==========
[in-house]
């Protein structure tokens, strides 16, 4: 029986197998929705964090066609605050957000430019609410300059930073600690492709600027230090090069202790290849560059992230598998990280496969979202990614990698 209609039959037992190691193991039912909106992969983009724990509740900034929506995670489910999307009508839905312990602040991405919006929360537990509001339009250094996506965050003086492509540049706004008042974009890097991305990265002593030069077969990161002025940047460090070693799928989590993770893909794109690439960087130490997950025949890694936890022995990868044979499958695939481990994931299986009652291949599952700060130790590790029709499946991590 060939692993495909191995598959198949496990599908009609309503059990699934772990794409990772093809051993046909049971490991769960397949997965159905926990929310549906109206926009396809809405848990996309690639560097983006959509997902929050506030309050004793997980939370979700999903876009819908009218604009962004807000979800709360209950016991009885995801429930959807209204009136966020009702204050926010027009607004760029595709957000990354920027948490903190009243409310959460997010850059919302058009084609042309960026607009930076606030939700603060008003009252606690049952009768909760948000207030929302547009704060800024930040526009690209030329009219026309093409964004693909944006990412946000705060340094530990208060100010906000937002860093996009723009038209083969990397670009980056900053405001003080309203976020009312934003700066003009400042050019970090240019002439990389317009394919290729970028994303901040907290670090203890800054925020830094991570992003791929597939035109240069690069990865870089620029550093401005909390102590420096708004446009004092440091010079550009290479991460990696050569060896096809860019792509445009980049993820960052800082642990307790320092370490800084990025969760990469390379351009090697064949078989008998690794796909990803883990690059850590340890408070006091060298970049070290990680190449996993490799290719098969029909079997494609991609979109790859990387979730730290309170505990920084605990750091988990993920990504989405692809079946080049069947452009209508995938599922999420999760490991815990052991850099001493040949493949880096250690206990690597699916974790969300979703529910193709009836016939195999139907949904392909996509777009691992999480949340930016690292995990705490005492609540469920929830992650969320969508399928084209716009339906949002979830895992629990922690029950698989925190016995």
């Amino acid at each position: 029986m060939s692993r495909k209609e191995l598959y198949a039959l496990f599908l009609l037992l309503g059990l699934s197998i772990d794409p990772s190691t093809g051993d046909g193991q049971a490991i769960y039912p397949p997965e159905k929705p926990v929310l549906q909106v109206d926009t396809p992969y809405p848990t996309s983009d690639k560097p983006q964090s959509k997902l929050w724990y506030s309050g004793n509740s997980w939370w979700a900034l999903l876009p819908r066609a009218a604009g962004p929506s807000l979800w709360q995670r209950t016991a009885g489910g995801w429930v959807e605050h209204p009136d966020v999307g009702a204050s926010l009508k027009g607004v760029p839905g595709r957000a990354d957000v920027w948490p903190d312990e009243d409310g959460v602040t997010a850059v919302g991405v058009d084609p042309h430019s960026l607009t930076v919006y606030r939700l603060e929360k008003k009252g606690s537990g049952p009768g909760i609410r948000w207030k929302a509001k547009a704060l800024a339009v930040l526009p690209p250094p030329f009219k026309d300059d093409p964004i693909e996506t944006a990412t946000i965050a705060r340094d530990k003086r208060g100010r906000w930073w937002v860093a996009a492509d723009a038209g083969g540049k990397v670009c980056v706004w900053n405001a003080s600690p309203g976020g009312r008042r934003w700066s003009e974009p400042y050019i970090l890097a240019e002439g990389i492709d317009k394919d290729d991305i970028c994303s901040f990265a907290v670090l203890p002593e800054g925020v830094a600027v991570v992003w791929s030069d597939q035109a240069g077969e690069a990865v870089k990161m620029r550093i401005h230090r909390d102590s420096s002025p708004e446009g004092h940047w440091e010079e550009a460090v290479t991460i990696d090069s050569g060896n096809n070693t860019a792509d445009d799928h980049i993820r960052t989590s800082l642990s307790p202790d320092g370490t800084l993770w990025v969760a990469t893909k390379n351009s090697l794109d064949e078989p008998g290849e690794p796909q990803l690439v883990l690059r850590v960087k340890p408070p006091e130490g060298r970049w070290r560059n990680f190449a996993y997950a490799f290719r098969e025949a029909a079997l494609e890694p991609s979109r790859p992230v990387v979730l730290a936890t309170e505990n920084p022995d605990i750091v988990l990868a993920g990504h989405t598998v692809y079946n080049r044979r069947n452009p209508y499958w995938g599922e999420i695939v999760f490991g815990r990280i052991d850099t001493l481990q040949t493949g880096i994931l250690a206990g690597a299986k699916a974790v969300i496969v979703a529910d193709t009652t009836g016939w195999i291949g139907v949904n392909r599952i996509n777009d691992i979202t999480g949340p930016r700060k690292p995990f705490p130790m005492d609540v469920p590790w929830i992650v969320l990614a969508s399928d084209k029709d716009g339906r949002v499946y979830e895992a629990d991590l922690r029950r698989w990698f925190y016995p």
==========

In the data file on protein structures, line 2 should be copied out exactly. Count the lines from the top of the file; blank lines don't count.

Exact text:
């Protein structure tokens, strides 16, 4: 029986197998929705964090066609605050957000430019609410300059930073600690492709600027230090090069202790290849560059992230598998990280496969979202990614990698 209609039959037992190691193991039912909106992969983009724990509740900034929506995670489910999307009508839905312990602040991405919006929360537990509001339009250094996506965050003086492509540049706004008042974009890097991305990265002593030069077969990161002025940047460090070693799928989590993770893909794109690439960087130490997950025949890694936890022995990868044979499958695939481990994931299986009652291949599952700060130790590790029709499946991590 060939692993495909191995598959198949496990599908009609309503059990699934772990794409990772093809051993046909049971490991769960397949997965159905926990929310549906109206926009396809809405848990996309690639560097983006959509997902929050506030309050004793997980939370979700999903876009819908009218604009962004807000979800709360209950016991009885995801429930959807209204009136966020009702204050926010027009607004760029595709957000990354920027948490903190009243409310959460997010850059919302058009084609042309960026607009930076606030939700603060008003009252606690049952009768909760948000207030929302547009704060800024930040526009690209030329009219026309093409964004693909944006990412946000705060340094530990208060100010906000937002860093996009723009038209083969990397670009980056900053405001003080309203976020009312934003700066003009400042050019970090240019002439990389317009394919290729970028994303901040907290670090203890800054925020830094991570992003791929597939035109240069690069990865870089620029550093401005909390102590420096708004446009004092440091010079550009290479991460990696050569060896096809860019792509445009980049993820960052800082642990307790320092370490800084990025969760990469390379351009090697064949078989008998690794796909990803883990690059850590340890408070006091060298970049070290990680190449996993490799290719098969029909079997494609991609979109790859990387979730730290309170505990920084605990750091988990993920990504989405692809079946080049069947452009209508995938599922999420999760490991815990052991850099001493040949493949880096250690206990690597699916974790969300979703529910193709009836016939195999139907949904392909996509777009691992999480949340930016690292995990705490005492609540469920929830992650969320969508399928084209716009339906949002979830895992629990922690029950698989925190016995």